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  Reply # 284389 21-Dec-2009 15:21

@sbiddle, I have a chart showing the margin increase in calling over the same period... margins have increased, prices have stayed the same, MTRs have reduced. Winner: the fixed line operators.

As for IP IMS, that's my point about regulation in a nutshell. If we are regulated around TXT and voice minutes then the move to all IP services becomes fraught with difficulty. Imagine what a bunfight it would be if we were forced by regulation to bill by the minute/TXT instead of packet-based!




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  Reply # 284414 21-Dec-2009 17:53
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PaulBrislen: It also pays not to forget that when the Commission is talking about cost, it's not talking about it in the same way we are in this thread.

To the Commission cost includes things like how much certainty there is in the market when you're trying to raise capital to fund the building of the network that will carry those so-called "free" TXT messages.

It's an economist's view of cost rather than a technologist's view.

For those interested in such things take a look at the workings behind the TSO regime.

The Commission decided to reject the introduction of mobile and other technologies in its cost model because while they're more efficient at delivering the service on offer (9.6kbit/s) they introduce more uncertainty in the model making Telecom's cost of raising capital more expensive and thus cancelling out any gain. Because it rejected those new technologies, the level of certainty went up, making it easier for Telecom to raise capital, thus reducing the TSO cost for the year.

The less efficient technology delivers a cheaper service.

Cost to the Commission is not the same as "how much to build a network and run it and send bits over it".

As for passing on savings to the customers, most of the savings will go to the fixed operators who will see a greater margin for calls from landlines to mobiles. They're the ones who stand to gain the most from this - in Australia Telstra earned an extra $900m over five years by paying less for terminating mobile calls and passed on less than half to customers. I'm sure our fixed-line operators will be better placed to answer those questions. I've put up some info over on the Join the Debate blog.

cheers

Paul



Also remember that Vodafone NZ is the best performing subsidiary in the Vodafone empire for a population of only 4.3 million.

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  Reply # 284428 21-Dec-2009 18:57
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PaulBrislen: @sbiddle, I have a chart showing the margin increase in calling over the same period... margins have increased, prices have stayed the same, MTRs have reduced. Winner: the fixed line operators.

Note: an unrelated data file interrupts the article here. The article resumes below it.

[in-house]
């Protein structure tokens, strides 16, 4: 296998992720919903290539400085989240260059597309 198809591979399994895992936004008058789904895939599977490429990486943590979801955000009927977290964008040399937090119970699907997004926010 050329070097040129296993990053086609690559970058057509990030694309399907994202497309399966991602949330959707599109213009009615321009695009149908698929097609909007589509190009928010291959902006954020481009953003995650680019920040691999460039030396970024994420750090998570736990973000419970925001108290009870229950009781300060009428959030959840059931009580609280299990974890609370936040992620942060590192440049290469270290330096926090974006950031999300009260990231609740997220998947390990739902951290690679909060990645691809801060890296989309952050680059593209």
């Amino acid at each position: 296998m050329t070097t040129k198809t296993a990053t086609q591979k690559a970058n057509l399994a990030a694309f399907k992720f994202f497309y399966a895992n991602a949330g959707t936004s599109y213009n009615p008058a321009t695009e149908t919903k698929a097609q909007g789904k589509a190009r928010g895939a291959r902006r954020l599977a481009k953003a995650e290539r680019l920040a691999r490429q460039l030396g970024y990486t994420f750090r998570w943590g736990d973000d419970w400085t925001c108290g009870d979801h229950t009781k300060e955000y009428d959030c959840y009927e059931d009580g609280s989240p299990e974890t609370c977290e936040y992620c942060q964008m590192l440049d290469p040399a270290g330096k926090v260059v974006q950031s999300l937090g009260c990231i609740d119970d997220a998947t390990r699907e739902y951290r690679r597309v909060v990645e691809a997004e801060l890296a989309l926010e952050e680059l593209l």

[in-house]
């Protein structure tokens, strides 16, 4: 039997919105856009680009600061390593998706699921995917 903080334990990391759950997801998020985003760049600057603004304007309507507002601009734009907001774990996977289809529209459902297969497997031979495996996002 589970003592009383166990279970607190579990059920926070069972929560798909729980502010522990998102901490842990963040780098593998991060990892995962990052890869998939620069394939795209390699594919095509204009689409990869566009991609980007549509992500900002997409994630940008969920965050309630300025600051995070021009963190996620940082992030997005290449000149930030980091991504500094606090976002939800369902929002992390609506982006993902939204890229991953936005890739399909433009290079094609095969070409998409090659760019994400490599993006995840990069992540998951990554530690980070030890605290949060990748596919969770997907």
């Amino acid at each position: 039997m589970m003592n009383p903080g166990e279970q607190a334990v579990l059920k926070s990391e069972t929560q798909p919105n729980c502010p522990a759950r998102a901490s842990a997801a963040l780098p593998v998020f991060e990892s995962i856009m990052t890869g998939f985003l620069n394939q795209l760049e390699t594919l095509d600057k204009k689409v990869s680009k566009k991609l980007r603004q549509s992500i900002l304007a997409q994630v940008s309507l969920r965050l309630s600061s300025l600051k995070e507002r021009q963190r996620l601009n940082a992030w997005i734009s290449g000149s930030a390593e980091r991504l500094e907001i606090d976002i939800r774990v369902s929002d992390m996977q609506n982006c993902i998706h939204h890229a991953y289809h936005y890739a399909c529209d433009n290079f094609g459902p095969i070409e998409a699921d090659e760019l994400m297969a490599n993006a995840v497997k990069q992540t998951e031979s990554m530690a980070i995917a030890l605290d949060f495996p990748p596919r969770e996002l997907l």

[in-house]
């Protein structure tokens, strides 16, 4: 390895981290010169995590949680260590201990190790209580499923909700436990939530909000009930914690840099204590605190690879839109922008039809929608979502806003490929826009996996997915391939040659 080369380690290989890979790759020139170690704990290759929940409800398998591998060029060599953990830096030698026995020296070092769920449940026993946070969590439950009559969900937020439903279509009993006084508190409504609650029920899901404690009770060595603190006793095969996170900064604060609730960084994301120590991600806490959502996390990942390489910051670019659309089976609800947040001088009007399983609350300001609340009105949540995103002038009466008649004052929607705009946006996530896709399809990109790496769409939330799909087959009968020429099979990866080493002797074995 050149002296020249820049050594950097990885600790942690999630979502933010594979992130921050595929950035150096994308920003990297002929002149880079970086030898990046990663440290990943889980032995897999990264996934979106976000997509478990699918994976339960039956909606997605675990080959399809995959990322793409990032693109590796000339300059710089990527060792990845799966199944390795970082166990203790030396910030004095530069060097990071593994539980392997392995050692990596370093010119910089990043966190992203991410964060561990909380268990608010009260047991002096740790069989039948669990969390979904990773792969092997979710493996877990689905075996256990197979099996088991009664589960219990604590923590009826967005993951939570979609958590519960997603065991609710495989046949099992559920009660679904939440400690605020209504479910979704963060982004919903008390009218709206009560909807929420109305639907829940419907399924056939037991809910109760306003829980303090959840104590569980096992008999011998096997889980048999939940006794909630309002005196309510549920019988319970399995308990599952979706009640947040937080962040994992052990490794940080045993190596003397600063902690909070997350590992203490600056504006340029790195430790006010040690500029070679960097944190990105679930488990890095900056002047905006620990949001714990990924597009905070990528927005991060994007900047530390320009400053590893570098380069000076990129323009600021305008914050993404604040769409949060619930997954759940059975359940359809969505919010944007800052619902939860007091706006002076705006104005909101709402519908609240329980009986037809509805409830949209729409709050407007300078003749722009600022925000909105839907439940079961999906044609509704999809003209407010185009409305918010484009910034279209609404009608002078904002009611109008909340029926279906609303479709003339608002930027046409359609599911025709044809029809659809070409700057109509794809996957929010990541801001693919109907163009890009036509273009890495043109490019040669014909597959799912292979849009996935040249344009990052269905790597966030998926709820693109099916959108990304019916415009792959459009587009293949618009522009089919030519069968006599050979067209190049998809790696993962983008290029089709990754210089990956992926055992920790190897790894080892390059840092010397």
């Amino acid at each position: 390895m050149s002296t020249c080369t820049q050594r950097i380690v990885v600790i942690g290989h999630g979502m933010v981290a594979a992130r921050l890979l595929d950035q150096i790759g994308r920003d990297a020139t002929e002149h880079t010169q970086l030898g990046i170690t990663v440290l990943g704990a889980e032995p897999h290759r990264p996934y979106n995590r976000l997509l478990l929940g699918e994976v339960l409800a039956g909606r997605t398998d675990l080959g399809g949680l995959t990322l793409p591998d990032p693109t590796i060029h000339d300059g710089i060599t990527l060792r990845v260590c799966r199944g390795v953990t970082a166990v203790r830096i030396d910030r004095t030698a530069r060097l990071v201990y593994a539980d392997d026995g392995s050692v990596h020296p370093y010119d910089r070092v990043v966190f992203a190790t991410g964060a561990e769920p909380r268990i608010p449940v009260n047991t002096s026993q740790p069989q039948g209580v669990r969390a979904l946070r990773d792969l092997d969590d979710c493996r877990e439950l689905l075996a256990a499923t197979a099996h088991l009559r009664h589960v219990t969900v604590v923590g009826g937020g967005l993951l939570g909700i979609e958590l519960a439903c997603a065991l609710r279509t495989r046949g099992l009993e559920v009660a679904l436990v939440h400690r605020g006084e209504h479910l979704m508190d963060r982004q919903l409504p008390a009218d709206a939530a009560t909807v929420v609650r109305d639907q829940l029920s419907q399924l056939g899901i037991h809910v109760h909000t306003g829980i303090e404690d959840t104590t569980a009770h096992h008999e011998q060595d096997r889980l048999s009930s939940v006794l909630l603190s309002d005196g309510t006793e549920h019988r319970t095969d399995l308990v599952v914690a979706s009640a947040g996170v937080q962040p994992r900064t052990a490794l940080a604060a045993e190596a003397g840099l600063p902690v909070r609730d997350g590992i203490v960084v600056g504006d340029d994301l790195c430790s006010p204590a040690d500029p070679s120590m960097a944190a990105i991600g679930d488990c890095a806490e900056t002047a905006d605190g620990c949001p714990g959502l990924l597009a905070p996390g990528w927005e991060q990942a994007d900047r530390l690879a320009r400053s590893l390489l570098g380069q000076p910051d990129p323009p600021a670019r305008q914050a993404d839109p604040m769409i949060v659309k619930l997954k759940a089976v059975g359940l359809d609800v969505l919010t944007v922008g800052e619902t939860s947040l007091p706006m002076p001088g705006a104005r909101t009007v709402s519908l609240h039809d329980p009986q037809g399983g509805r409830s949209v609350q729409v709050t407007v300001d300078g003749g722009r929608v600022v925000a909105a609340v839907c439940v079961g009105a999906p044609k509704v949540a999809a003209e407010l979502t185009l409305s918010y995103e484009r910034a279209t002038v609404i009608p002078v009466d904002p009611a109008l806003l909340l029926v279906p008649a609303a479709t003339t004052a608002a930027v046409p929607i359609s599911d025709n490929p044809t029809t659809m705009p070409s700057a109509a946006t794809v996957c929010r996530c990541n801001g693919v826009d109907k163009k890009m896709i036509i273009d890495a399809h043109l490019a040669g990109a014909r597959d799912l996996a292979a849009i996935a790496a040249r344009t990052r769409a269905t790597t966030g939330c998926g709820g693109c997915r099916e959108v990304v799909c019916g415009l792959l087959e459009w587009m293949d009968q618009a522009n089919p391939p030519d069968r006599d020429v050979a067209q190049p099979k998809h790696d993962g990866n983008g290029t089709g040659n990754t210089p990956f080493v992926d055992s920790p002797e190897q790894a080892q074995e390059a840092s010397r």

As for IP IMS, that's my point about regulation in a nutshell. If we are regulated around TXT and voice minutes then the move to all IP services becomes fraught with difficulty. Imagine what a bunfight it would be if we were forced by regulation to bill by the minute/TXT instead of packet-based!



I remember when someone worked out that Vodafone in NZ were charging more per GB for TXT messages than NASA paid to get a GB to the international space station.

So, I'm glad prices have dropped and now the Commerce Commission have grown a pair :)




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  Reply # 284430 21-Dec-2009 19:00

Hi AJW, I've seen you say this before and I think you're misquoting something our former group CEO said.

Arun Sarin said that if every company was like Vodafone NZ he'd be a happy man. He was referring to the "mobile plus" strategy that we'd adopted when we bought Ihug. That is - moving beyond just mobile into the total communications space.

I believe the quote you're looking for came from this story in the NZ Herald:

"New Zealand is leading the parade within the Vodafone family in terms of taking us to the world we are going to." Sarin told Dann.

The original story is here.


He did not, from memory, say Vodafone NZ was the "best performing subsidiary" and I think you're referring to it in economic terms. That's simply not the case and never has been.

Cheers

Paul




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  Reply # 284431 21-Dec-2009 19:01

exportgoldman:
PaulBrislen: @sbiddle, I have a chart showing the margin increase in calling over the same period... margins have increased, prices have stayed the same, MTRs have reduced. Winner: the fixed line operators.

As for IP IMS, that's my point about regulation in a nutshell. If we are regulated around TXT and voice minutes then the move to all IP services becomes fraught with difficulty. Imagine what a bunfight it would be if we were forced by regulation to bill by the minute/TXT instead of packet-based!



I remember when someone worked out that Vodafone in NZ were charging more per GB for TXT messages than NASA paid to get a GB to the international space station.

So, I'm glad prices have dropped and now the Commerce Commission have grown a pair :)


I'd love to see a reference for that. TXT messages are cheaper in NZ than in most other countries. I know this (and it must be true) because Sbiddle mentioned it further up this thread.

Cool

cheers

Paul




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  Reply # 284434 21-Dec-2009 19:08